Ransom Note

BlackBasta 2.0 has modified the ransom note text as shown in Figure 6.


Figure 6. Example BlackBasta 2.0 ransom note (November 2022)

The ransom note filename has also changed from readme.txt to instructions_read_me.txt. BlackBasta 2.0 opens the ransom note in Windows Notepad via the command cmd.exe /c start /MAX notepad.exe.


BlackBasta Feature Parity

Table 1 compares the features between BlackBasta versions 1.0 and 2.0.



BlackBasta 1.0

BlackBasta 2.0

Encryption library



Asymmetric encryption

4,096-bit RSA

NIST P-521

Symmetric encryption



Change encrypted file icon



Encrypted file extension



Change desktop wallpaper



Readme filename



String obfuscation



Terminate processes and services



Delete shadow copies


Yes / No (varies between samples)

Encrypted file icon name



Mutex name




Table 1. Feature parity between BlackBasta 1.0 and BlackBasta 2.0

In addition to the aforementioned differences, BlackBasta 2.0 no longer changes the victim’s desktop wallpaper, nor terminates processes and services that may interfere with file encryption. The mutex name has also been updated.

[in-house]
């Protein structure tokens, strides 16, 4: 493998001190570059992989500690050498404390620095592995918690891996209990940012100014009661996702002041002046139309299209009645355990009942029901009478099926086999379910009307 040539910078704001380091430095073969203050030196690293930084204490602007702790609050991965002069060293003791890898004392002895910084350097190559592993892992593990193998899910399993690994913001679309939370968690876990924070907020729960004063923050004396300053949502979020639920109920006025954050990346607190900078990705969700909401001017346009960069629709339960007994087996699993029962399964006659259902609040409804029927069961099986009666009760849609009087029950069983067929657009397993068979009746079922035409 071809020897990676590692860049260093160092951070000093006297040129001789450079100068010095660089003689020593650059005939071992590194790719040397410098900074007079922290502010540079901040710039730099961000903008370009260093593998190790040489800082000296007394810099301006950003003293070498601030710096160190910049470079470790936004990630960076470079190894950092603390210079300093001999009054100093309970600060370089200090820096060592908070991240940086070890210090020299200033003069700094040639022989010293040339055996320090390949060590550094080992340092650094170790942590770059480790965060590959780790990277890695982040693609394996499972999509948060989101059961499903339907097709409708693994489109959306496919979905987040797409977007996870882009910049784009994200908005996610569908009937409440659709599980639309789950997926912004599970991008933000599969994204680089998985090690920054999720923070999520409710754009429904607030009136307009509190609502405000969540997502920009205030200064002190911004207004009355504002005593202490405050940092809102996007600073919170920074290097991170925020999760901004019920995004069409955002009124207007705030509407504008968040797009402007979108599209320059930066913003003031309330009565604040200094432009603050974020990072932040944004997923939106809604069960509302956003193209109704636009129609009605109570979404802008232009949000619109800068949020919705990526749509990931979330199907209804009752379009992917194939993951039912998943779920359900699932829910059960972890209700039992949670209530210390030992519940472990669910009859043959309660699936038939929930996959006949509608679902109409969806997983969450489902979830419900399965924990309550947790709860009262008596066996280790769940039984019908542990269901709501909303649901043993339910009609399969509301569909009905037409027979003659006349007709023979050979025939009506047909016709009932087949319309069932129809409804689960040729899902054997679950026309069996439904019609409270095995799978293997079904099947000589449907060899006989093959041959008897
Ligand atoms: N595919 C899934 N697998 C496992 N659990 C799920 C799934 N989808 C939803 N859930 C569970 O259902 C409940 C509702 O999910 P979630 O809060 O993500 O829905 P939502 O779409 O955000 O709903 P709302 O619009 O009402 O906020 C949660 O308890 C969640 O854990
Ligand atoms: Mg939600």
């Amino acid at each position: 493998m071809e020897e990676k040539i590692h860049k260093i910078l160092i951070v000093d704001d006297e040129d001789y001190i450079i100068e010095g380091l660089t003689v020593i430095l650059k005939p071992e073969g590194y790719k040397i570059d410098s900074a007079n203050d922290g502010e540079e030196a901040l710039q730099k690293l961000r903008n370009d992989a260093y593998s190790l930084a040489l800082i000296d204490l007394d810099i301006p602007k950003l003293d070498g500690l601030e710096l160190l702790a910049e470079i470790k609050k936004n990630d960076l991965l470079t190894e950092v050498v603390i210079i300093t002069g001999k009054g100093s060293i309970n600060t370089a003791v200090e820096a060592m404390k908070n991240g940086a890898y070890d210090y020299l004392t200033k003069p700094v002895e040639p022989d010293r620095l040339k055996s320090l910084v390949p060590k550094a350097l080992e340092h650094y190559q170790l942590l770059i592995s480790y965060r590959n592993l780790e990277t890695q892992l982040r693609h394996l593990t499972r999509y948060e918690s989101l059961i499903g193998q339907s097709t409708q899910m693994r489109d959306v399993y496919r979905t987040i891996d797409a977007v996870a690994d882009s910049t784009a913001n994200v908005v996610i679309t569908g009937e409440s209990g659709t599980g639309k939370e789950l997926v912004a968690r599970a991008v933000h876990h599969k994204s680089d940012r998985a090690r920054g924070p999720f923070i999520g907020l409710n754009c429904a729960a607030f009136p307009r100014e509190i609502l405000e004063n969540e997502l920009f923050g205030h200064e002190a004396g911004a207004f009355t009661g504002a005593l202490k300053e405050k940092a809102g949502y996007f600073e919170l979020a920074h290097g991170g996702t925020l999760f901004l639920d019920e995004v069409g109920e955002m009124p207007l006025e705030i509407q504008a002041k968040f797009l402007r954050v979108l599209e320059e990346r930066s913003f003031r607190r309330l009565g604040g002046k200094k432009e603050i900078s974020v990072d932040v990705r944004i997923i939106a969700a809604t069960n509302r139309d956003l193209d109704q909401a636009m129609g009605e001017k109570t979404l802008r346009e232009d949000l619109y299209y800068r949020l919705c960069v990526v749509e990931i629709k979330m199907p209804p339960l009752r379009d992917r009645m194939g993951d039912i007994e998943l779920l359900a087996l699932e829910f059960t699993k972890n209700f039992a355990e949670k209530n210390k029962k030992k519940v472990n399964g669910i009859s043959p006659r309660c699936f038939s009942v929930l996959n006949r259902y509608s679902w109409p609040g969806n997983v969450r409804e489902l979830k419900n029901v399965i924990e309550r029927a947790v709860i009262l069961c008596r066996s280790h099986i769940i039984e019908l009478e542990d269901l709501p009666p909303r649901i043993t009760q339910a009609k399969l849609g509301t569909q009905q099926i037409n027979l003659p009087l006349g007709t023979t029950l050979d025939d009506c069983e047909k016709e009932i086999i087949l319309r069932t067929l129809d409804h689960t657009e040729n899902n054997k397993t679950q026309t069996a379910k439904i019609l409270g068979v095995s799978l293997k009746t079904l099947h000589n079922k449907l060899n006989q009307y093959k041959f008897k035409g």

The number of command-line parameters has also been modified as shown in Table 2.


Command-line parameter

BlackBasta 1.0

BlackBasta 2.0





Number of threads to use for encryption




Do not create a mutex




Encrypt files in the specified path


Yes (in newer builds)


Spread via ActiveDirectory and launch ransomware


Table 2. Comparison between BlackBasta command-line parameters



Members of the Conti ransomware group appear to have splintered into multiple threat groups including BlackBasta, which has become one of the most significant ransomware threats. ThreatLabz has observed more than five victims that have been compromised by BlackBasta 2.0 since the new version’s release in mid November 2022. This demonstrates that the threat group is very successful at compromising organizations and the latest version of the ransomware will likely enable them to better evade antivirus and EDRs.


Cloud Sandbox Detection



In addition to sandbox detections, Zscaler’s multilayered cloud security platform detects indicators related to BlackBasta at various levels with the following threat names:

Indicators of Compromise


SHA256 Hash



BlackBasta 2.0 sample (executable)


BlackBasta 2.0 sample (executable)


BlackBasta 2.0 sample (executable)


BlackBasta 2.0 sample (DLL)


BlackBasta 2.0 sample (DLL)


These IOCs are also provided in the ThreatLabz GitHub repository here.